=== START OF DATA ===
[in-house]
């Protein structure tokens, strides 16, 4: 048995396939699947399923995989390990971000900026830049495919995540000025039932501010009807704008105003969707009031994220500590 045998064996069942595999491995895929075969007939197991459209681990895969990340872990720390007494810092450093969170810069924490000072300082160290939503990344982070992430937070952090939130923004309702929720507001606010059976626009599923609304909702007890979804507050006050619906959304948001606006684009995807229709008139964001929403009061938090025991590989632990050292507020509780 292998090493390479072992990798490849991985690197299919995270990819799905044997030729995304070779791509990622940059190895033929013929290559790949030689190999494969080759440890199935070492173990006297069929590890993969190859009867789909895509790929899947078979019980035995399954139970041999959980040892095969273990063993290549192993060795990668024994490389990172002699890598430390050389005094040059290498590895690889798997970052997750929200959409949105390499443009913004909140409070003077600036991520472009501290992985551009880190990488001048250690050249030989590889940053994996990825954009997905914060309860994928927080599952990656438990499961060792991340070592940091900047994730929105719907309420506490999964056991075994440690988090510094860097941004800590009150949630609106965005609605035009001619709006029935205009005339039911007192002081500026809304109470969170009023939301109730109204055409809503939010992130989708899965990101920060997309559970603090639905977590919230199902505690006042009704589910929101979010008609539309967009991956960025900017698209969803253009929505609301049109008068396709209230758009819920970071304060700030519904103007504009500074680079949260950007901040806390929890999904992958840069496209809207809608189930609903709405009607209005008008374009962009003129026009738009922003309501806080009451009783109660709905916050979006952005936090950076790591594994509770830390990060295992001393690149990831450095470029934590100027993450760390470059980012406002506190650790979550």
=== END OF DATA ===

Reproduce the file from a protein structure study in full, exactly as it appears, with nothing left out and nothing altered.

[in-house]
């Protein structure tokens, strides 16, 4: 048995396939699947399923995989390990971000900026830049495919995540000025039932501010009807704008105003969707009031994220500590 045998064996069942595999491995895929075969007939197991459209681990895969990340872990720390007494810092450093969170810069924490000072300082160290939503990344982070992430937070952090939130923004309702929720507001606010059976626009599923609304909702007890979804507050006050619906959304948001606006684009995807229709008139964001929403009061938090025991590989632990050292507020509780 292998090493390479072992990798490849991985690197299919995270990819799905044997030729995304070779791509990622940059190895033929013929290559790949030689190999494969080759440890199935070492173990006297069929590890993969190859009867789909895509790929899947078979019980035995399954139970041999959980040892095969273990063993290549192993060795990668024994490389990172002699890598430390050389005094040059290498590895690889798997970052997750929200959409949105390499443009913004909140409070003077600036991520472009501290992985551009880190990488001048250690050249030989590889940053994996990825954009997905914060309860994928927080599952990656438990499961060792991340070592940091900047994730929105719907309420506490999964056991075994440690988090510094860097941004800590009150949630609106965005609605035009001619709006029935205009005339039911007192002081500026809304109470969170009023939301109730109204055409809503939010992130989708899965990101920060997309559970603090639905977590919230199902505690006042009704589910929101979010008609539309967009991956960025900017698209969803253009929505609301049109008068396709209230758009819920970071304060700030519904103007504009500074680079949260950007901040806390929890999904992958840069496209809207809608189930609903709405009607209005008008374009962009003129026009738009922003309501806080009451009783109660709905916050979006952005936090950076790591594994509770830390990060295992001393690149990831450095470029934590100027993450760390470059980012406002506190650790979550």